A vacation in an exotic destination is always full of memorable experiences. But one thing that can make such an excursion even more memorable is if it takes place during a local celebration. These times of revelry occur for different reasons in different parts of Asia throughout the year. Some celebrations are patriotic, some are religious, some are cultural or traditional, and some are just excuses for local people to have a good time and socialize with each other. All these special events are great opportunities to get a taste of local culture and add to your collection of travel memories.
Here are the best festivals to plan your vacation around in Asia.
Chinese New Year in China and Southeast Asia
Chinese New Year takes place in China, and in places across East Asia that have a large Chinese population: Taiwan, Singapore, Malaysia, Vietnam, and Hong Kong. The party lasts for days. New Year celebrations are held in late January or early February, depending on the lunar calendar. For many local people, the festival is about seeing relatives and enjoying feasts and fireworks. For tourists, things like dragon dances, parades, and fireworks are the most memorable aspect of the holiday. Celebrations take place in large cities and destinations around China. However, many people actually return to their hometowns during Chinese New Year, so big city celebrations sometimes lack the crowds that characterize the celebration on Western New Year.
Tet in Vietnam
Tet is Vietnam’s version of Lunar New Year. It is also held in late January or early February. Similar events take place, with many people returning to their hometowns during the ten days of festivities. Tourists can experience Tet at the many temporary markets that are set up around the country. These markets sell incense and paper offerings that are burnt to locals’ ancestors. Various flowers, trees and delicacies are also for sale. These markets are a great way for tourists to see what Tet is all about.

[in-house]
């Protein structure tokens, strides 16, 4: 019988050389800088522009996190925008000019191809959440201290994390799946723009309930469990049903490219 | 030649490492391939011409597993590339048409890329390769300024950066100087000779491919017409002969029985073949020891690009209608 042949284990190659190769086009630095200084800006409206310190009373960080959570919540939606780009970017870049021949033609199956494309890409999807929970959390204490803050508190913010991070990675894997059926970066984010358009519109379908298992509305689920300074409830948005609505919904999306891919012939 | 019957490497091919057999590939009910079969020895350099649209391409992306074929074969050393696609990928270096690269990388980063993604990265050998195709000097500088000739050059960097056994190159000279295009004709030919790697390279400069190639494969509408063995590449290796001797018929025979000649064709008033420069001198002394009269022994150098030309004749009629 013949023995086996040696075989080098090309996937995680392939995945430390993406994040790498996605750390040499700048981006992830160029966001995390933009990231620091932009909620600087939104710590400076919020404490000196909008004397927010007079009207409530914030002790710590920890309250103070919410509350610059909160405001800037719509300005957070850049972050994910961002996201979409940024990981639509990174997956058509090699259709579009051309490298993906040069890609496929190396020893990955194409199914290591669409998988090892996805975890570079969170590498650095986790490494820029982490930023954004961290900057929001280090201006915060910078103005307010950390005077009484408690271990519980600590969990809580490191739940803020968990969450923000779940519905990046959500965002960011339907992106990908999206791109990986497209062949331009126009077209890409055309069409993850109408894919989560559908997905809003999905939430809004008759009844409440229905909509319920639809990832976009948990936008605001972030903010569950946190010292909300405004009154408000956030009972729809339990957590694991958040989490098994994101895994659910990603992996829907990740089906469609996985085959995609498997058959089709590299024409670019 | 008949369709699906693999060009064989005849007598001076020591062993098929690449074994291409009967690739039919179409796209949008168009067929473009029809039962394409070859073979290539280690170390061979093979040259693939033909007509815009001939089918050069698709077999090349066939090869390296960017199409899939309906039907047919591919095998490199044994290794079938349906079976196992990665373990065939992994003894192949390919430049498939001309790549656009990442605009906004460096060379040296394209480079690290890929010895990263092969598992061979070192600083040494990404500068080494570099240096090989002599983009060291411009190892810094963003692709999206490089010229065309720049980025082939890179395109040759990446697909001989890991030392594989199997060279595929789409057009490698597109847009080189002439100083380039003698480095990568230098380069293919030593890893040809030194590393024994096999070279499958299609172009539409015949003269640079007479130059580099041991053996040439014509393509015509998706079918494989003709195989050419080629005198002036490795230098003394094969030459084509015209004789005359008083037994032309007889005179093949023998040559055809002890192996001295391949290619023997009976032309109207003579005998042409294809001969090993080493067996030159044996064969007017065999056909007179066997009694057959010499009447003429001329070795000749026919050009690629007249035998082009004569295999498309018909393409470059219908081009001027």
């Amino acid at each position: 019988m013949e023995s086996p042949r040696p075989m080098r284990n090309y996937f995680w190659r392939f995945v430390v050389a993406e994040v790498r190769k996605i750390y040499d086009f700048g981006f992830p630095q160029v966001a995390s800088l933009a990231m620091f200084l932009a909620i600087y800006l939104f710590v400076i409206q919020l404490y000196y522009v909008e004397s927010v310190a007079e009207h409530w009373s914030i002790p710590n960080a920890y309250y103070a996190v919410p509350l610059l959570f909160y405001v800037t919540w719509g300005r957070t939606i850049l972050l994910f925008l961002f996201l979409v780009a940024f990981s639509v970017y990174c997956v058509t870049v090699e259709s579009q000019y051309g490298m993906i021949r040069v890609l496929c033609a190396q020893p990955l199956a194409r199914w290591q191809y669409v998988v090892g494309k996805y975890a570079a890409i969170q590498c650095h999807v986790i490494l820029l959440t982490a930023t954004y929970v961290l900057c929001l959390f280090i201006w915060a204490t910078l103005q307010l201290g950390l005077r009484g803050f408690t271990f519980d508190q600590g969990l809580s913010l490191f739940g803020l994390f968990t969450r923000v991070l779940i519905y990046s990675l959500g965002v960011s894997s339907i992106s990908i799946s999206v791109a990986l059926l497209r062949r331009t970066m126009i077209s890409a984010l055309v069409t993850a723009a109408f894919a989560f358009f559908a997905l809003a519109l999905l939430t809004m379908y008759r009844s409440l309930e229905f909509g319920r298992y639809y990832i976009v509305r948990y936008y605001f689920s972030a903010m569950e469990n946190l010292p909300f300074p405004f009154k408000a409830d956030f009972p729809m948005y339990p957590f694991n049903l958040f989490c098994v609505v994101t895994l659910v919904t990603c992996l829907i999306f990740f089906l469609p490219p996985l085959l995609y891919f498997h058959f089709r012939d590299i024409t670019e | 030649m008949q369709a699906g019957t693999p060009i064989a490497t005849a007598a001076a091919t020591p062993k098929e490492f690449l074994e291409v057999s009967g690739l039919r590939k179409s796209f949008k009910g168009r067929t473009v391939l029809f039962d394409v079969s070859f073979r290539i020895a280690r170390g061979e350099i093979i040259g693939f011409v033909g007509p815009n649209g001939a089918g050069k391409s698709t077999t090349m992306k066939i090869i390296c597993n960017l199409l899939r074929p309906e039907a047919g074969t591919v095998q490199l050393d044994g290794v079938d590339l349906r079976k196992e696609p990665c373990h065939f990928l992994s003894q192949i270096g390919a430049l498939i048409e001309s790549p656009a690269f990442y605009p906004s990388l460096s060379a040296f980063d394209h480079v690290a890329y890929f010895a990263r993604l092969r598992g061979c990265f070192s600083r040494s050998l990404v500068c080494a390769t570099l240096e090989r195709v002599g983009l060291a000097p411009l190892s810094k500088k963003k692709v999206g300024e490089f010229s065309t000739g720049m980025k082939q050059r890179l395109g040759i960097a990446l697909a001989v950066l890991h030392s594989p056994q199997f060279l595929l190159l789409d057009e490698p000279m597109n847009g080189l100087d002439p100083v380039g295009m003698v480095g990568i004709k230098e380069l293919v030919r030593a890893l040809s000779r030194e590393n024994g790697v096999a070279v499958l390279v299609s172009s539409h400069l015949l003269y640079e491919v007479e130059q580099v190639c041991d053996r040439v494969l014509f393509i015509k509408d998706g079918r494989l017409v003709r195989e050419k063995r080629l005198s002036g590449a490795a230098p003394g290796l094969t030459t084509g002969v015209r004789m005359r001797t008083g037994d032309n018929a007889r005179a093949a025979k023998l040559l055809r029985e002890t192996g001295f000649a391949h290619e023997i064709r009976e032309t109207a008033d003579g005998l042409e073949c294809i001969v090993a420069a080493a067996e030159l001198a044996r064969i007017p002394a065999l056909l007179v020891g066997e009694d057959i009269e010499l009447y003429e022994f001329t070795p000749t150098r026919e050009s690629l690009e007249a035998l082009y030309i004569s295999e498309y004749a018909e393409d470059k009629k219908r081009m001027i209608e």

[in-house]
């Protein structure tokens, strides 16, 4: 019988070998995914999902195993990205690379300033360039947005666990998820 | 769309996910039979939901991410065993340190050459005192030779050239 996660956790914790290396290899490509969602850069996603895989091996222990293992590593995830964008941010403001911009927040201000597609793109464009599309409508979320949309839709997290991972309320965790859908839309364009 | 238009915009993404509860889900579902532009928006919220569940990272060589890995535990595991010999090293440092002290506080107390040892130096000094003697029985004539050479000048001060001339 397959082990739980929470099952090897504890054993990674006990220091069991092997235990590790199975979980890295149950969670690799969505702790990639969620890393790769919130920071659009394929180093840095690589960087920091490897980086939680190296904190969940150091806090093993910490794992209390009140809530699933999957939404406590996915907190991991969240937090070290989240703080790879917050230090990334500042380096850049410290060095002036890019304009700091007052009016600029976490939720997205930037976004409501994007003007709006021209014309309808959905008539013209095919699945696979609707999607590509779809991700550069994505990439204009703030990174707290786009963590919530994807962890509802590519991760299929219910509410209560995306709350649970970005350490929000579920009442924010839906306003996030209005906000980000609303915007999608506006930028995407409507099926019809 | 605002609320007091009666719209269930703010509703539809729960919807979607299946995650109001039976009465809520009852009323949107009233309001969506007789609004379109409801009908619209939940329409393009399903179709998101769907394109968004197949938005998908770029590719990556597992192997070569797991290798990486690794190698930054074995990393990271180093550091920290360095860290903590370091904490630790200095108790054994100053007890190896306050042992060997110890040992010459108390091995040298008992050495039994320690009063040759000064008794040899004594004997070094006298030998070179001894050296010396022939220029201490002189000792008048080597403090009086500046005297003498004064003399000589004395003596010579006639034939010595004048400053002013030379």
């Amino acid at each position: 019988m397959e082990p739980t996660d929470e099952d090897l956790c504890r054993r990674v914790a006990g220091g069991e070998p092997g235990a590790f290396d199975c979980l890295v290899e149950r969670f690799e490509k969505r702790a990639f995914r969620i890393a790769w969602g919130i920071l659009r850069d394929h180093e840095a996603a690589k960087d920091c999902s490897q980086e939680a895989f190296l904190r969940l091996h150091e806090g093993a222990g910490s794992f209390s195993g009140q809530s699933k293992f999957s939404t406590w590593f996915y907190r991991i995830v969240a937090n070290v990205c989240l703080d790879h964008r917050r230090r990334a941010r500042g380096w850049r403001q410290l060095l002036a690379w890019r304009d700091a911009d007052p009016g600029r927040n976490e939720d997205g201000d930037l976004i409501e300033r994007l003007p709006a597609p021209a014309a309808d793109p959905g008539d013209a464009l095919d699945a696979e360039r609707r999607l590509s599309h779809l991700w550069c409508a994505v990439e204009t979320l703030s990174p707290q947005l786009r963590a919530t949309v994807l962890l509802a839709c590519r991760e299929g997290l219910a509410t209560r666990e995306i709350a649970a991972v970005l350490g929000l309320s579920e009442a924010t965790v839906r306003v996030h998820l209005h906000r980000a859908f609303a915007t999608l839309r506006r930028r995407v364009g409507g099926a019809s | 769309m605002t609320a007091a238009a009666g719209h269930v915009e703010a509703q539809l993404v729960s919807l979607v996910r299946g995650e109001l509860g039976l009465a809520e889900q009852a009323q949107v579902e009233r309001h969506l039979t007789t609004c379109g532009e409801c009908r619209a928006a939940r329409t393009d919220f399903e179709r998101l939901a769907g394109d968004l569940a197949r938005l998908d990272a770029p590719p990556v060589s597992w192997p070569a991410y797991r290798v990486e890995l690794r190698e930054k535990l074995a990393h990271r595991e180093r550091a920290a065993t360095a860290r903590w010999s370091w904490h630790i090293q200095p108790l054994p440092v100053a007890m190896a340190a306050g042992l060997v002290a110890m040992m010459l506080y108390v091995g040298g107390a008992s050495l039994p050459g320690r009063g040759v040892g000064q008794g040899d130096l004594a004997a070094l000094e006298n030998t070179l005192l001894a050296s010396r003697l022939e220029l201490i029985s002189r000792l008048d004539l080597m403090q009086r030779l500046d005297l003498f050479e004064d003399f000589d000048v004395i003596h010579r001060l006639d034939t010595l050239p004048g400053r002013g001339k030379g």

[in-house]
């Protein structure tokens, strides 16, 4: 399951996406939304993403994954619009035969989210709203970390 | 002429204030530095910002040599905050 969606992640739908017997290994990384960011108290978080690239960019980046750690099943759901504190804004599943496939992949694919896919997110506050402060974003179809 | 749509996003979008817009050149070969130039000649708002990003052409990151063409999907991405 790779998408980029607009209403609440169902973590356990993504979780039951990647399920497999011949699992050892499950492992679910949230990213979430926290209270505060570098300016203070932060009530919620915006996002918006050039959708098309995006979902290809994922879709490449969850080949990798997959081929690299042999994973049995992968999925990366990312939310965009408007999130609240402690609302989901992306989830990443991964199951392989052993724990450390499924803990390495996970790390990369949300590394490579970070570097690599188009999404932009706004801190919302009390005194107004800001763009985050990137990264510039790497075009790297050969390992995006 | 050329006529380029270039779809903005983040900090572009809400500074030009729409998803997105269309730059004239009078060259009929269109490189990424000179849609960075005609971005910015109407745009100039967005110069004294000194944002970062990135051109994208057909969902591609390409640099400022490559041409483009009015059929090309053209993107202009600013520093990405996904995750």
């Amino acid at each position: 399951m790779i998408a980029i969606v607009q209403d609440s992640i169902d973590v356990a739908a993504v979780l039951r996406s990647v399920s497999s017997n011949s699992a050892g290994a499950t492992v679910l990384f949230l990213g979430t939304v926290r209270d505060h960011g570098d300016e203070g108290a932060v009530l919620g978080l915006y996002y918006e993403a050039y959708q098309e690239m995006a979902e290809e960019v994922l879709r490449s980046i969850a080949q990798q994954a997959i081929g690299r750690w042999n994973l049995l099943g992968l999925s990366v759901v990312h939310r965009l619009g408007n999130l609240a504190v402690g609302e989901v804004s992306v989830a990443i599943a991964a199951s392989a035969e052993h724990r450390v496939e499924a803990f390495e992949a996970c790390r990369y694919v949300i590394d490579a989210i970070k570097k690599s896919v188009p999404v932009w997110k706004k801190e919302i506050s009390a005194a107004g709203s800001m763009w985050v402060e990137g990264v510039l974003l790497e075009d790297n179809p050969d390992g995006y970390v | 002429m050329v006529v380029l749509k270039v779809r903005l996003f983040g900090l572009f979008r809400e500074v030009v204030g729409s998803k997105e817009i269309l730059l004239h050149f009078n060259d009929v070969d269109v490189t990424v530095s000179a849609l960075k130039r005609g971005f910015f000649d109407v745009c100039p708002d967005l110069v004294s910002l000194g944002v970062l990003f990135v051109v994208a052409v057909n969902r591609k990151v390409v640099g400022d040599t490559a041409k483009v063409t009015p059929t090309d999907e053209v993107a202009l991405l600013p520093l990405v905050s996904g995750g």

Songkran in Thailand
Songkran is a New Year celebration in April in Thailand. Similar celebrations are held in Laos and Cambodia. Like other major holidays in East Asia, many local people head to their home towns over the festival. However, big cities like Bangkok and Chiang Mai still have plenty of people remaining. Songkran is celebrated in a unique way. A giant water fight takes place on the streets of Thailand’s cities and towns. No one is immune from a splashing, including camera-toting tourists (so beware). If you do stay in a large city, you can enhance your Songkran celebrations by enjoying some cultural performances, shopping and nightlife.
Mid-Autumn Fest (Moon Festival) in China
The Mid Autumn Festival is another Chinese festival that takes place in September or occasionally in early October. It is celebrated by Chinese people across East Asia and also marked in Vietnam. Also known as the Moon Festival, it was traditionally a time to celebrate the fall harvest. Most tourists equate this festival with lights. Traditional lamps are carried around, lit in public places or even floated on waterways. This makes for a very picturesque experience. Younger people eat a special cake called moon-cake, a sweet, dense cake usually made from mung beans. In major cities like Hong Kong and Shanghai, huge, whimsical lighted displays are constructed.
Deepavali in India
Deepavali is another festival that is celebrated using lights. Deepavali, called Diwali in some parts of India, is a celebration held in the late fall and early winter time in India and in other countries with large Indian populations. Fireworks and large light displays are part of the fest, and many people put lights outside of their houses (usually in the form of lamps and large candles). In Singapore, Deepavali is a public holiday that is celebrated throughout the city-state, with even many non-Indian Singaporeans taking part.
Christmas in Tokyo
People probably don’t associate Christmas with the Far East. Outside of the Philippines, Christmas is not a major holiday. However, that doesn’t stop people in Tokyo from decorating. Streets, malls, and parks are covered with lights, creating one of the most spectacular collection of lighting displays in the world (which is ironic, because Christmas is not a widely celebrated holiday in Japan). So people looking to experience some holiday atmosphere while int eh Far East can simply put a trip to Tokyo on their itinerary.